Psalm 46:1-3, 11
“God is our refuge and strength, a help always near in times of great trouble.
That’s why we won’t be afraid when the world falls apart, when the mountains crumble into the center of the sea, when it’s waters roar and rage, when the mountains shake because of its surging waves . . .
“The Lord of heavenly forces is with us! The God of Jacob is our place of safety.”
When our World Changes
This Psalm took on a new meaning for me in July of 2007. Some may be aware that my daughter, Whitney, passed away in July 2007. Her death was devastating to me (and our entire family). On the morning that we were to hold the visitation for her, this psalm appeared as a part of my devotions for the day. It so accurately summed up a part of how I was feeling on that day.
The world I had known, had fallen apart. It was such a momentous change for me, it felt like the mountains of strength had crumbled around me. I felt the waters of life roaring and raging and surging around me.
And in the midst of all of the changes that had been unleashed with Whitney’s death, there were also signs of the presence of God. Many people from the church I was serving at the time traveled out of state to be with us, in the place that my daughter had died (North Dakota). Many of my clergy colleagues and friends dropped what they were doing in their busy ministries and traveled out to be with us for my daughter’s funeral service.
When we returned to Wisconsin to face a life that had changed, we were surrounded by a church that actually became the church to us. We were loved, over the next several years, by friends, by family, by church, as we lived in to the new normal. I discovered through this tragedy, that, indeed, “The Lord of heavenly forces is with us!”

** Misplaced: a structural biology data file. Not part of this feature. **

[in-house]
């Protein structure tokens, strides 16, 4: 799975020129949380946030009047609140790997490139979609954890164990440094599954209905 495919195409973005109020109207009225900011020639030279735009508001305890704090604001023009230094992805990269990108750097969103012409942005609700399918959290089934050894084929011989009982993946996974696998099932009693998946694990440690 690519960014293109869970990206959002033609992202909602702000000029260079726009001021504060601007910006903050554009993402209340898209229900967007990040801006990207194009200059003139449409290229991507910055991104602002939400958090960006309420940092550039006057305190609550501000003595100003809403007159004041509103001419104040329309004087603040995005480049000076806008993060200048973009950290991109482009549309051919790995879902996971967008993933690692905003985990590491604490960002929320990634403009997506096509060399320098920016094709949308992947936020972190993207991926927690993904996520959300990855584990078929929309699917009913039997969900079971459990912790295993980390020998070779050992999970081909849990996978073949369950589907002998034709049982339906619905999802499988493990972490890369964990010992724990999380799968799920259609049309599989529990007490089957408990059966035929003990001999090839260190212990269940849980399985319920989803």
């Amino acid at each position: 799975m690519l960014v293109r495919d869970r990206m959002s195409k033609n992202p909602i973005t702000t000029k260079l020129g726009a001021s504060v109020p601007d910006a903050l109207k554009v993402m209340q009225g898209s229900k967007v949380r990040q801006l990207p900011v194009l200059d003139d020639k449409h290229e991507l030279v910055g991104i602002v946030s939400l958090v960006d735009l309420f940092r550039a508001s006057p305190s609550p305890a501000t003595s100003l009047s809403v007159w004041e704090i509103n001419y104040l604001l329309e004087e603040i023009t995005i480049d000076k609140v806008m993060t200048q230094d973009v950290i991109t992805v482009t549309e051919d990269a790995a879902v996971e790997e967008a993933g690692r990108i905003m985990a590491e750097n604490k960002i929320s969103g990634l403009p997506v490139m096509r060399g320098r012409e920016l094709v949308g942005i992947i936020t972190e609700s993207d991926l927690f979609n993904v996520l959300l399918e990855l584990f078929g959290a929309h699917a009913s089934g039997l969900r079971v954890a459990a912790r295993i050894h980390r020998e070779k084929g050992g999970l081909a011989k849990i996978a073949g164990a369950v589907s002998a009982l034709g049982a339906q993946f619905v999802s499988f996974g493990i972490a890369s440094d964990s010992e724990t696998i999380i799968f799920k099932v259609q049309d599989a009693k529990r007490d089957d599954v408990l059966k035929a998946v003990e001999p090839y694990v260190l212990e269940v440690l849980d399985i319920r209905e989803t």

As we walk into these very uncertain days of the coronavirus pandemic, it is clear the land in which we walk is changing rapidly. The world we have known has changed and fallen apart. There is fear abounding around us . . . I see it . . . I hear it.
Yet I also know, because I have learned, that even now, God is in the midst of this tragedy working to bring about something new. I saw it in the hopeful worship services I experienced (online) on Sunday. I hear it in the reports of what is being done to bring about new therapies that may someday soon, begin to fight this disease. I see it when I see people reaching out (in healthy, social distancing ways) to their neighbors and others who may be vulnerable.
My prayer is that together, in the midst of the changing landscape that produces fear, that we can remember that even now, God is with us. God is in our midst. May God give us the courage to keep giving our fears to God. May God guide us to help lead our church to deeper levels of faith, trust and commitment.
Loving God, you hold us and this world in your hand. Let me never forget that. Thank you for all who are working to fight this pandemic. Give us the courage, the faith and the hope we need. In the hope Jesus offers us, Amen.